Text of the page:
Another serious problem on the West Side, they mentioned was the prices charged by local grocery stores. They are especially too ex-
pensive for persons on food stamps, they said.
Also there are new people moving into the neighborhood who do not speak English well and have no one to interpret for them. Both Mr. and Mrs. Lopez speak Spanish and would be glad to help any with such a need.
Besides his job at Samsonite Corporation which he has held for 16 years Jose is active in the West Side Coalition. Were always involved, he said, with the Grape Boycott or whatever is important.
The Lopez children are Debbie, 14, and Terry, 13, who are at Baker, and Robin, 11, and Timothy, 7, who attend Fairmont.
If each West Side resident followed the words of Jose Lopez every person should get involved and express your opinion, perhaps the problems could be solved more quickly.
Jose and Rose at home with their four children
974 Santa Fe Dr. Denver, Colo. 80204 892-0013 or 455-1698
NOTICE! Santa Fe Theatre is being remodeled and should be opened by New Year's weekend.
Les Deceamos Que Tengan IJna Feliz
Navidad y IJn Prospero Ano Nuevo.
Abel Gallegos Manager
WEST SIDE RECORDER, December, 1970Page 3

Mr. Adolph Lopez, working with his students (L-R) Elmer Gonzales, Frank Rodriguez, Mr. Lopez, John Sanchez, Jeff Ashton, Ray Martinez, and Carl Ybarra.
Language Art Class
A language arts class is being conducted at Baker Jr. High School. 150 students are participating in this program. They are concentrating on science, social studies, and language arts. The main purpose of the program is to improve the reading level of the students.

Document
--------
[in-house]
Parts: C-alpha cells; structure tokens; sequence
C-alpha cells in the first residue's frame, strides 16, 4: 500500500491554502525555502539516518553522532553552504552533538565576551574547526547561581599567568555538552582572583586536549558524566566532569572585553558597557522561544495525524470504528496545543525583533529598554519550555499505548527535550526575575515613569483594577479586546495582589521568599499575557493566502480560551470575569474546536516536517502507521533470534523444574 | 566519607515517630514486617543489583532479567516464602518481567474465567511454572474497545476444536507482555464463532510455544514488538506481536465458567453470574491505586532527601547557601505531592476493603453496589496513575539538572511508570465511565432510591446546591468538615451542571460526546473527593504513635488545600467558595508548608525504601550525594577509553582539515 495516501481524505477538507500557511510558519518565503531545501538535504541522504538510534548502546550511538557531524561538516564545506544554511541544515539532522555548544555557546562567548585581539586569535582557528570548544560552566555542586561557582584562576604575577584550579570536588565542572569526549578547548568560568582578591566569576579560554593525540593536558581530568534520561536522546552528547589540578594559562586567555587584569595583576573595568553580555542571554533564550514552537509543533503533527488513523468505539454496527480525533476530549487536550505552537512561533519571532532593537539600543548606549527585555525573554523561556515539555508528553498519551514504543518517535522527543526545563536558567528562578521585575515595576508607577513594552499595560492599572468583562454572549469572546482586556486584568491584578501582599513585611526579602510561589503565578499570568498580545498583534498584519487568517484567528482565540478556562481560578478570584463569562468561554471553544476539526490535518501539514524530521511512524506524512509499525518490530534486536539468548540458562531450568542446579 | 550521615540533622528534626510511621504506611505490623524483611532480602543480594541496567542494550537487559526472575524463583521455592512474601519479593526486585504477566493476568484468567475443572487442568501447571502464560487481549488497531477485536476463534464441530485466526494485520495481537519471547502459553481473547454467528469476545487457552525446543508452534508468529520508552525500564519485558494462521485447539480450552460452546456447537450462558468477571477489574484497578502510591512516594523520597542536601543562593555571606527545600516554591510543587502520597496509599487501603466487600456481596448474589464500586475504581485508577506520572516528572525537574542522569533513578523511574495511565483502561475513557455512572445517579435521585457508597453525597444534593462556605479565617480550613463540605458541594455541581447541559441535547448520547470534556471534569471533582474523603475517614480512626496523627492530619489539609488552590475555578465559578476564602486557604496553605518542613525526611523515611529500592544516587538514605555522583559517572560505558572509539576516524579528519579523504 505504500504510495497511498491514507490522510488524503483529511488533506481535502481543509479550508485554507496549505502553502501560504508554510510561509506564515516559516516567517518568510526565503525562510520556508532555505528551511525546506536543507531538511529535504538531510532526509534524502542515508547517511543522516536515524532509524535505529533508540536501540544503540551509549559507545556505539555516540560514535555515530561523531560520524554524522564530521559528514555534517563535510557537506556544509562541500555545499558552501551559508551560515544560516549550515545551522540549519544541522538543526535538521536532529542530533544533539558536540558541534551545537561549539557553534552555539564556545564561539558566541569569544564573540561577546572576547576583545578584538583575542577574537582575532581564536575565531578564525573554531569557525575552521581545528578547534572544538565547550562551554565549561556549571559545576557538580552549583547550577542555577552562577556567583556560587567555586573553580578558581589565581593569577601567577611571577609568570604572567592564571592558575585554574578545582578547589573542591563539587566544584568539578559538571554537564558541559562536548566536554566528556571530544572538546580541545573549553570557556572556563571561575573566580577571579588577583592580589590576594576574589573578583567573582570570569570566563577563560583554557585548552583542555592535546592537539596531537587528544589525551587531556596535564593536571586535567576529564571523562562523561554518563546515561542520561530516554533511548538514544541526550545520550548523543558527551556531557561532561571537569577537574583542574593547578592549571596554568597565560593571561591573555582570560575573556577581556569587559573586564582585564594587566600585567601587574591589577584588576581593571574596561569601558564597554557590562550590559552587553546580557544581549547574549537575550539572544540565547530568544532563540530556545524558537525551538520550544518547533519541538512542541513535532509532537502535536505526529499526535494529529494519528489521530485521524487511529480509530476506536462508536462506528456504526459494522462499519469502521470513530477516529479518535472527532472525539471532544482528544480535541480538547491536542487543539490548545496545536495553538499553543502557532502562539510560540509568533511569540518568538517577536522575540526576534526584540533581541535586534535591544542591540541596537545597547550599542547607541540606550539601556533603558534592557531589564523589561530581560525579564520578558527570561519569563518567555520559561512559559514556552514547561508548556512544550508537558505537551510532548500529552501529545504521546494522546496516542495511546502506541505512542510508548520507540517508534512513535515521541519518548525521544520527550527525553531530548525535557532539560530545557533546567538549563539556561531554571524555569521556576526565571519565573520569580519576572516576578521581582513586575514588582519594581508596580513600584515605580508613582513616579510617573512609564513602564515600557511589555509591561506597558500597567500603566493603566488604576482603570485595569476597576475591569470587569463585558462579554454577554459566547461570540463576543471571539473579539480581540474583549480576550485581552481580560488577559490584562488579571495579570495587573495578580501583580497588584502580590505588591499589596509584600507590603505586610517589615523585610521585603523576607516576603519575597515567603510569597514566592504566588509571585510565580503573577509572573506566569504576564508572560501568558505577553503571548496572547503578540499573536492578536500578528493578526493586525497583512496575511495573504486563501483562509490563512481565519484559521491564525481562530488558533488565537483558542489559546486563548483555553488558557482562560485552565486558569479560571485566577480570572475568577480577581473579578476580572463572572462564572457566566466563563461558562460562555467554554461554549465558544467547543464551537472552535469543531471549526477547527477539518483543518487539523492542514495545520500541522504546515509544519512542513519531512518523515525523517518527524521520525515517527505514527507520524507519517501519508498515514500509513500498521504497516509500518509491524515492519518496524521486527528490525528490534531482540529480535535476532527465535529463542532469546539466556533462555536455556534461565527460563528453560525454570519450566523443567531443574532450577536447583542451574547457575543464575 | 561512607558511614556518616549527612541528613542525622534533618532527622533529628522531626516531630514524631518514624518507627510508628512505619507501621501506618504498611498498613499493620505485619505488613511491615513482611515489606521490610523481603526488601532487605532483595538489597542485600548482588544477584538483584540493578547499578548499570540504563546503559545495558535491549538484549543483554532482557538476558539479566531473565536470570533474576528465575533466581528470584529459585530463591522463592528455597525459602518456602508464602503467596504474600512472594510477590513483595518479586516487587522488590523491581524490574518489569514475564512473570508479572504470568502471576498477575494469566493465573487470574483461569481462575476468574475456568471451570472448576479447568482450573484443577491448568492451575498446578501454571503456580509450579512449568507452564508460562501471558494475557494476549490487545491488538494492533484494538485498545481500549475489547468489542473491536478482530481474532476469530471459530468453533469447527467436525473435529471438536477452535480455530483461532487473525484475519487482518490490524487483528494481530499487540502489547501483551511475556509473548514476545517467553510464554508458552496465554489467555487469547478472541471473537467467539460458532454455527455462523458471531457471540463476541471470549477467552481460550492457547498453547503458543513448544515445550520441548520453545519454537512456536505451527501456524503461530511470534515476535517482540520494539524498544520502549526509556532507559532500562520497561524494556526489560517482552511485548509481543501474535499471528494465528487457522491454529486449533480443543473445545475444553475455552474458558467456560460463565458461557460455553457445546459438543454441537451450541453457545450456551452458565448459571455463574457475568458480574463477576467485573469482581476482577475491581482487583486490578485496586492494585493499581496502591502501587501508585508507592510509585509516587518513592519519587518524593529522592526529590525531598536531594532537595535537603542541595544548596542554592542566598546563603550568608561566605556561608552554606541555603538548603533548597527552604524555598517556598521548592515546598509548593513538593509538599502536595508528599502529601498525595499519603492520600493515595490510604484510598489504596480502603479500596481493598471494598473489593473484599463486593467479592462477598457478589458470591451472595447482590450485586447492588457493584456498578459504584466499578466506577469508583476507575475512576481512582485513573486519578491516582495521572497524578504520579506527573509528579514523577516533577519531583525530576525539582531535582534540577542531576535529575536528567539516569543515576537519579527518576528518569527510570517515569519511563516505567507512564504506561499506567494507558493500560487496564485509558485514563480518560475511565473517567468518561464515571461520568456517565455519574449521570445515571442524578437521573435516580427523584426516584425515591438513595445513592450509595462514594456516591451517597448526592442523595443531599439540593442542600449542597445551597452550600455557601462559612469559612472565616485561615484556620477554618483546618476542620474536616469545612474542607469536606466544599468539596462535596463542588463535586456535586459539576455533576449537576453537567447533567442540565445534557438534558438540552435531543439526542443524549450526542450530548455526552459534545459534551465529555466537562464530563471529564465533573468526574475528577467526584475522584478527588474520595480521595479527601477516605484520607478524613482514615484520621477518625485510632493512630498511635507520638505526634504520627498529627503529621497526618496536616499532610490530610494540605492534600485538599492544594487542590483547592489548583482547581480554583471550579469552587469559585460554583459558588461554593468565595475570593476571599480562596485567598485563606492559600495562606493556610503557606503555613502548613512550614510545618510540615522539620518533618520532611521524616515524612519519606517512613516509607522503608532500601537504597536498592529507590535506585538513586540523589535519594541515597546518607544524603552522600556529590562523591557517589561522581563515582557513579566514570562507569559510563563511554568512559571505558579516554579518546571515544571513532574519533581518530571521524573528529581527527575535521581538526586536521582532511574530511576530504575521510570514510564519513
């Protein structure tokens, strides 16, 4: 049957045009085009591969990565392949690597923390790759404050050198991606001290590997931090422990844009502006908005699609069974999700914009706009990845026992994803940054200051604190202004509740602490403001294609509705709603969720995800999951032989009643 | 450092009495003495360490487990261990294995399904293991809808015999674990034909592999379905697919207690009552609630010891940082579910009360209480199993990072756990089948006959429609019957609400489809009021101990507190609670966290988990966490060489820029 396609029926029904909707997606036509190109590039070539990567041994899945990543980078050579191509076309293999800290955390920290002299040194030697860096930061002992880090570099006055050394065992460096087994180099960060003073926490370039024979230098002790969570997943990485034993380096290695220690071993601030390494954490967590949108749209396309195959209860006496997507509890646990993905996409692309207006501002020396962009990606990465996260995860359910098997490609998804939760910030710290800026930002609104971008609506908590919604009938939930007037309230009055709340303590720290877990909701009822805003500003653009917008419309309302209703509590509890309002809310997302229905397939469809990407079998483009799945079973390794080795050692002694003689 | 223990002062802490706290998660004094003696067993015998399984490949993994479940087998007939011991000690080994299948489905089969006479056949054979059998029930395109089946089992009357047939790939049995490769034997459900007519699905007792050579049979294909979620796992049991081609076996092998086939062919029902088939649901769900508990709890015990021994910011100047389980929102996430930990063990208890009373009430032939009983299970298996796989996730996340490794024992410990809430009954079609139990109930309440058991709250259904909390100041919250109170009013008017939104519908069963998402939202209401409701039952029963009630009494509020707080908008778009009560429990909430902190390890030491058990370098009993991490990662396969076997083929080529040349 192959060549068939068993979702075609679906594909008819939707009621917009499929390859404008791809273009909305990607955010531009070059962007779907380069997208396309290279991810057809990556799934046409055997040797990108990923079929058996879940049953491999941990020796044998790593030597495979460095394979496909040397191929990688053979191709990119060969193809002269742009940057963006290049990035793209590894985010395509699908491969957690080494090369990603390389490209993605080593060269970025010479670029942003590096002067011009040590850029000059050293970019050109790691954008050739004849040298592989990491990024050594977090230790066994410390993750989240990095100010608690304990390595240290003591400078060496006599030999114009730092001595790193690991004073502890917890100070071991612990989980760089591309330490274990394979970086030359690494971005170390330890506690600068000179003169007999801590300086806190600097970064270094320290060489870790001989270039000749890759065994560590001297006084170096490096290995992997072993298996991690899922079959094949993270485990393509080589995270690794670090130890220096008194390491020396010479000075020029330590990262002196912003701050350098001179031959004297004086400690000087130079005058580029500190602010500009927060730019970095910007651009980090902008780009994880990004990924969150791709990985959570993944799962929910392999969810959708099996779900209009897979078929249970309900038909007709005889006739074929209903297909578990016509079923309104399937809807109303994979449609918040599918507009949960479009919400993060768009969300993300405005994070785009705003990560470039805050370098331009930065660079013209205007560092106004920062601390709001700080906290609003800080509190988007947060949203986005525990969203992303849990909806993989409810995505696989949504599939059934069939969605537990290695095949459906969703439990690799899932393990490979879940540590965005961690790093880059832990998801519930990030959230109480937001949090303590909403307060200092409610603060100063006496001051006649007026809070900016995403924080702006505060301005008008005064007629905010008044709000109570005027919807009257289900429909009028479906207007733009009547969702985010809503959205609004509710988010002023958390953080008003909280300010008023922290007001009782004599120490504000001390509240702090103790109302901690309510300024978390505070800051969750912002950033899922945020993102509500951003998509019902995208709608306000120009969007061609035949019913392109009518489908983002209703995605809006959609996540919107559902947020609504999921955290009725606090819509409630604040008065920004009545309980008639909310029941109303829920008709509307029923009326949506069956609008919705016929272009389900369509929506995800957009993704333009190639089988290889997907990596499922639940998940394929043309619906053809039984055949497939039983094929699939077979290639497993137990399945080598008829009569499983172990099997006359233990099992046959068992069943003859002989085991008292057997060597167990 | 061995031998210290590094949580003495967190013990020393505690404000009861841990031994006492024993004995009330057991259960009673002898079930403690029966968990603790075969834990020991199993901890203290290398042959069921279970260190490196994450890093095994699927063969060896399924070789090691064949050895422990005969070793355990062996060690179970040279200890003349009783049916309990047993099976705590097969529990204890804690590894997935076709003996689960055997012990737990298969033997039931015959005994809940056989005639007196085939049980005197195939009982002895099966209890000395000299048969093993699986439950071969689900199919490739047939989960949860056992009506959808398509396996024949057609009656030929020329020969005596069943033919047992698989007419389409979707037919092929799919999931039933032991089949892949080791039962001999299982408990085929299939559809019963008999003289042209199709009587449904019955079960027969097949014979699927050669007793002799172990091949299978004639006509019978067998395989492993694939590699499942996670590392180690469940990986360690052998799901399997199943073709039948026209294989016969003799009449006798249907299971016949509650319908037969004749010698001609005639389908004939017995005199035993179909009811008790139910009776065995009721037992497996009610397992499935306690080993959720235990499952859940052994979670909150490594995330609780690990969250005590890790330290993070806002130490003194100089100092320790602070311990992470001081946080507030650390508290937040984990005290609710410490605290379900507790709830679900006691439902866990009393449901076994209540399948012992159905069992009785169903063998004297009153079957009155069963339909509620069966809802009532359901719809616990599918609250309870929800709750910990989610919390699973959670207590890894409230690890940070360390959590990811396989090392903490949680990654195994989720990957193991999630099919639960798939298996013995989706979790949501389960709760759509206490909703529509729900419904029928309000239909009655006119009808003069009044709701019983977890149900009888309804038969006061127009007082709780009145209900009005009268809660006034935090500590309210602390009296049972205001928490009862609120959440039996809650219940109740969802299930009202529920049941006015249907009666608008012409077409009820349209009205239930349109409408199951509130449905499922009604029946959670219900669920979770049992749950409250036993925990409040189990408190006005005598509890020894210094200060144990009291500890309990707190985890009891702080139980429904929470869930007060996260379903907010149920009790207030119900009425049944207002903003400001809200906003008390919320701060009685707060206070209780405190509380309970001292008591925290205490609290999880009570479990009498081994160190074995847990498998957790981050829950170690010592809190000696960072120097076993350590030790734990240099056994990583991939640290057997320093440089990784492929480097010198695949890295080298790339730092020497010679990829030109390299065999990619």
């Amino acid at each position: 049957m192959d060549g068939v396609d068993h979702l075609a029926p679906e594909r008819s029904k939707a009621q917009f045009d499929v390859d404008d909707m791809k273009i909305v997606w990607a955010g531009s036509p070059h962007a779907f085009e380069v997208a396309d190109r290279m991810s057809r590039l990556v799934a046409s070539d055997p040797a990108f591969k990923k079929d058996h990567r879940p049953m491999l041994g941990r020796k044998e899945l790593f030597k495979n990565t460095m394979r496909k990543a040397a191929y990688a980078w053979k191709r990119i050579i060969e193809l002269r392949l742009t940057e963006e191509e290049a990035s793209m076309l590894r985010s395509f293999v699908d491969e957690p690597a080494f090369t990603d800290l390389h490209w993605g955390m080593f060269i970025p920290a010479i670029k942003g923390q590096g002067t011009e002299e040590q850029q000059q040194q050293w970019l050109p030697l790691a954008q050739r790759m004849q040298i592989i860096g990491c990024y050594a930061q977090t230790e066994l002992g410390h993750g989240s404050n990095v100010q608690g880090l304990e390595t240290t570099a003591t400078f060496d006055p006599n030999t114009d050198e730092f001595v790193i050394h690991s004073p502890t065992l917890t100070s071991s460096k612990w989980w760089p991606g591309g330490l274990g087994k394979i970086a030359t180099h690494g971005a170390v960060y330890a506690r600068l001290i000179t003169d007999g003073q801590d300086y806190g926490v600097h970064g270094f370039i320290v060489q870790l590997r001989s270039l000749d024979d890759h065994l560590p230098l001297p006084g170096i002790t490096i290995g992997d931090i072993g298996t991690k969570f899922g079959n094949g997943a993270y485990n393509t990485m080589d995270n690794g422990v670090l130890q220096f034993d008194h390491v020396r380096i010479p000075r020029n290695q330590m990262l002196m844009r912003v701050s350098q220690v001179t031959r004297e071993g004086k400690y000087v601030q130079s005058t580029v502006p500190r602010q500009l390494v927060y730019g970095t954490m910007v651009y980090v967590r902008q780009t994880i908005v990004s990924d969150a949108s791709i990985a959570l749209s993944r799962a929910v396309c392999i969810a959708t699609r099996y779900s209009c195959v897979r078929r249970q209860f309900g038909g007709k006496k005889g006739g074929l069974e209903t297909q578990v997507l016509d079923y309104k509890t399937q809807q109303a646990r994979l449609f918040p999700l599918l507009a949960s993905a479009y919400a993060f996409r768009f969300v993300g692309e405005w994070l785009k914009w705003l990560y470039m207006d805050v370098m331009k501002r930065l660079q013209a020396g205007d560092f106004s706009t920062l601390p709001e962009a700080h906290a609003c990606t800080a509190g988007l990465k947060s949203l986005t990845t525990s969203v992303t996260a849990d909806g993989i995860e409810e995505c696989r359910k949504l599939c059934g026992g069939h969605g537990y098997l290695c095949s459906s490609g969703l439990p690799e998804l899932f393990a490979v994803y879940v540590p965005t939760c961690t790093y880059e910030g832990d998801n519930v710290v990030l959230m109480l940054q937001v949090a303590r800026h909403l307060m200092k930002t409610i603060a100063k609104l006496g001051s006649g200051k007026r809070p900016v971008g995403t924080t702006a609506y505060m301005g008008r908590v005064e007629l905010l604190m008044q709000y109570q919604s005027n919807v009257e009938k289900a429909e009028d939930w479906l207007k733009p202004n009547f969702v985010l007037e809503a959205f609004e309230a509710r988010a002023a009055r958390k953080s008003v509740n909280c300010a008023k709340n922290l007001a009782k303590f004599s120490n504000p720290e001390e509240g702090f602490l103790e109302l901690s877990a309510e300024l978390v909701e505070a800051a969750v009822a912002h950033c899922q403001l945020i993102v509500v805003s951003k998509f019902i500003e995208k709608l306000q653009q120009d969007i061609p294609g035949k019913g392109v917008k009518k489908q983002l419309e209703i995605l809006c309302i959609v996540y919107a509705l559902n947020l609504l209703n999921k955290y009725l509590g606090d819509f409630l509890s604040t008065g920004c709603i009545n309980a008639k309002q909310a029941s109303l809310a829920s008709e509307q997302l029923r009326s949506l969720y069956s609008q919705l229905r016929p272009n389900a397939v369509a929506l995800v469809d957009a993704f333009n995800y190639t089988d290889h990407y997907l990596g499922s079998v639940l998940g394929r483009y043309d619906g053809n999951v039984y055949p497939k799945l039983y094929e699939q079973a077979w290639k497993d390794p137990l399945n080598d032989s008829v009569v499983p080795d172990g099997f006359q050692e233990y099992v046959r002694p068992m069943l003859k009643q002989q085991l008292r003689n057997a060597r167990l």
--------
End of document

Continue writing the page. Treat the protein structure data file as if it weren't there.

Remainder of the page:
Students with good attend-ence, motivation, and showing responsibility are selected for this program. For every student that is in this class, there are 3 waiting to get in. Mr. Albert Aguayo, one of the teachers said their goals are to improve individual reading levels by a minimum of 1 to 2 years for each student, as 600 out of 900 students are 2 or more years below grade level in reading.
The program is using the EDL 100 Reading Lab and associated equipment to accomplish these goals. Also teaching in the program are Miss Geraldine Hodges and Mr. Grady Lee.
The Baker faculty hopes to start an adult reading program in the evenings. It would be geared to drop-outs, those who have been denied adequate educational opportunities and others wishing to improve their reading. Hopefully this would help these adults to find better jobs, keep these jobs and also to qualify for the GED exam.
The community is invited to visit the reading Lab at Baker any weekday while classes are in session between 9 a.m. and 3 p.m.
Three Baker students, Gary Ashton, Frank Rodriquez, and
New Electronics Classes Honor Roll